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sutekh

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About sutekh

  • Birthday March 28

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  • Gender
    Male
  • Location
    Utah
  • Interests
    Computers, Cars, Airplanes

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    IT Director

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  1. sutekh

    Basket Case PowerBook 180c

    Whoops! I forgot all about it TBH. Glad you identified the culprit!
  2. sutekh

    PB 1[4-8][0,5]c? Li-ion Battery

    Yes! I'm using an LT1494 to that end (see above schematic). Issue is that in order to keep the voltage drop low across the sense resistor, I've reduced it to .01ohm, at which point I have to push a fair amount of current through R3 for the opamp to detect it. As originally conceived, that parasitic drain is continuous. In what is becoming the most ridiculously overwrought thing I've built in a while, tonight I replaced R3 with an itty bitty microcontroller board running a bit of PIC assembly I cobbled to wait 10s, then ground a 1Kohm resistor for 100ms, on permanent repeat. It means it can take up to 10s to detect the power cord has been plugged in and start charging, but that's NBD. That little board (gray leads were for programming and then removed) is situated top right in the pic below and the new ideal diode is the little board with the heat sink. Pack voltage is now up over a volt to 7.2vdc, and all is well and good for a one off, but overall I'm left feeling it's needlessly complex and too hard to build. I'd like to come up with something more repeatable and accessible to others. At a minimum, I may design a single board with SMD components to replace the 3 separate steering, ideal diode, and now microcontroller PCBs, which will also get rid of a bunch of interconnect wiring.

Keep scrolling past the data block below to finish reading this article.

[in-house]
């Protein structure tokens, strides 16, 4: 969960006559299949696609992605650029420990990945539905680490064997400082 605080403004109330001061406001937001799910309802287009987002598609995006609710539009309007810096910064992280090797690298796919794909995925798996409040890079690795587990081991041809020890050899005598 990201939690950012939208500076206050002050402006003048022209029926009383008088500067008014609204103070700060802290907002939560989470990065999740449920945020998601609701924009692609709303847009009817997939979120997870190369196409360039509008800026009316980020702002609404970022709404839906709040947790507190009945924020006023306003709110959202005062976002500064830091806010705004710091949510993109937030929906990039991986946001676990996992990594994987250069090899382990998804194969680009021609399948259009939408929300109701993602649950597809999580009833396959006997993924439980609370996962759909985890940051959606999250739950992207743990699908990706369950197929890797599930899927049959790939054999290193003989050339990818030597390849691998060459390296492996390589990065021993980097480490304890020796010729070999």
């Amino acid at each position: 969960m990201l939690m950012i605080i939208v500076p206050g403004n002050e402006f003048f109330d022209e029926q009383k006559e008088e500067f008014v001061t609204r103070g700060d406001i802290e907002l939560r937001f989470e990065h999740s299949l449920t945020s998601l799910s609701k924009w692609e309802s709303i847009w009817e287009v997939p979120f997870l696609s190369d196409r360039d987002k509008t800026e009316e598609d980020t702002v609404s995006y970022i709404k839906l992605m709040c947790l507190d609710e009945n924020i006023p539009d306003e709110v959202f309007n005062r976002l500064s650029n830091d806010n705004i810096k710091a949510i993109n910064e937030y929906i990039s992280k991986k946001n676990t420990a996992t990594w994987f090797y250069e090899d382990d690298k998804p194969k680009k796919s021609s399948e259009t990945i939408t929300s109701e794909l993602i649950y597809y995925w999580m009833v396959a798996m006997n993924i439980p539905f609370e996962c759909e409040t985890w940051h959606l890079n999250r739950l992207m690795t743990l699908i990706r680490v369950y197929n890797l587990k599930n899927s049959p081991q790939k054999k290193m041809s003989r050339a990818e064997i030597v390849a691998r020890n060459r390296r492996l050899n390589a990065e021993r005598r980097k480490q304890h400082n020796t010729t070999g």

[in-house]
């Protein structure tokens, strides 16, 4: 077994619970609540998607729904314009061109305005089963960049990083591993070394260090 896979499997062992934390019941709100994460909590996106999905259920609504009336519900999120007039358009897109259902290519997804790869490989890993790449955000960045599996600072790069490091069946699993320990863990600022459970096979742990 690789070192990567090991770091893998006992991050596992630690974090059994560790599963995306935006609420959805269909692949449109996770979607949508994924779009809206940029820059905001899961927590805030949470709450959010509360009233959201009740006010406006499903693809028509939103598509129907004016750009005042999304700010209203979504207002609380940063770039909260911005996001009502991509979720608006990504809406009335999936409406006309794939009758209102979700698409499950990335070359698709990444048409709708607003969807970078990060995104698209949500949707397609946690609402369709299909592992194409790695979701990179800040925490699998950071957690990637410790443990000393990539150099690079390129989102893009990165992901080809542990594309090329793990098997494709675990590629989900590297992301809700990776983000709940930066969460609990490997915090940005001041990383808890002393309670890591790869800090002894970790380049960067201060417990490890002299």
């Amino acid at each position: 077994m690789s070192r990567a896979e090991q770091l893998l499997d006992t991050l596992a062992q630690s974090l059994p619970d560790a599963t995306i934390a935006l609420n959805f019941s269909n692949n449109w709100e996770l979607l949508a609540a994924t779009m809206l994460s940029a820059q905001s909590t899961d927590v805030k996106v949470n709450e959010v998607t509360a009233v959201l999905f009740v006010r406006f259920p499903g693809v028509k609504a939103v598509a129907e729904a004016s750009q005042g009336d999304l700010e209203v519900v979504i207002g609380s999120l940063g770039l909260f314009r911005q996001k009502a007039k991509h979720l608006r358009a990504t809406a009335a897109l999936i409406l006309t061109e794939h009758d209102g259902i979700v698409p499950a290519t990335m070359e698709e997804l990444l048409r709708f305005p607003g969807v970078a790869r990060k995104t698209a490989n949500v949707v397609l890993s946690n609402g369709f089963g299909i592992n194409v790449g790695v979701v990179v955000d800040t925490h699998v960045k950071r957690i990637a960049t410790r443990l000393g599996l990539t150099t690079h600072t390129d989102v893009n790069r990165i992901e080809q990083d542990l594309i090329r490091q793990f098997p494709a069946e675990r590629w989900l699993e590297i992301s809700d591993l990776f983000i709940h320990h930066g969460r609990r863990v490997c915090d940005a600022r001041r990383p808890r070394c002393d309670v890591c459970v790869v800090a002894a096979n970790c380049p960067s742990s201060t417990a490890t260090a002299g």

3. sutekh

    PB 1[4-8][0,5]c? Li-ion Battery

    Another week on with a bit more experience using the pack under my belt, I'm not quite satisfied. The voltage drop across the diode and R1 has the notebook complaining about low power. Apple's published figures for "charged voltage" are just wrong. I think they must have meant nominal. I've replaced D1 with an ideal diode, but the relationship between R1 and R3 isn't optimal. If I decrease the resistance of R1, the op-amp doesn't detect the nominal current flowing through R3 unless I decrease its resistance to the point that I'm wasting a material amount of energy at all times. I'd hoped to keep this mostly analog, but I'm going to try replacing R3 with a Microchip PIC10f200 microcontroller flashed with a few lines of assembly to sleep for 15s, drive a 1Kohm resistive load across R1 for 100ms, and repeat indefinitely. That'll run for years on 3500mAh, and coupled with the ideal diode, should get the charged pack voltage up to around 7vdc. If that works, I'll probably CAD up a little PCB, as it's getting too cramped in there to keep using large, through-hole components...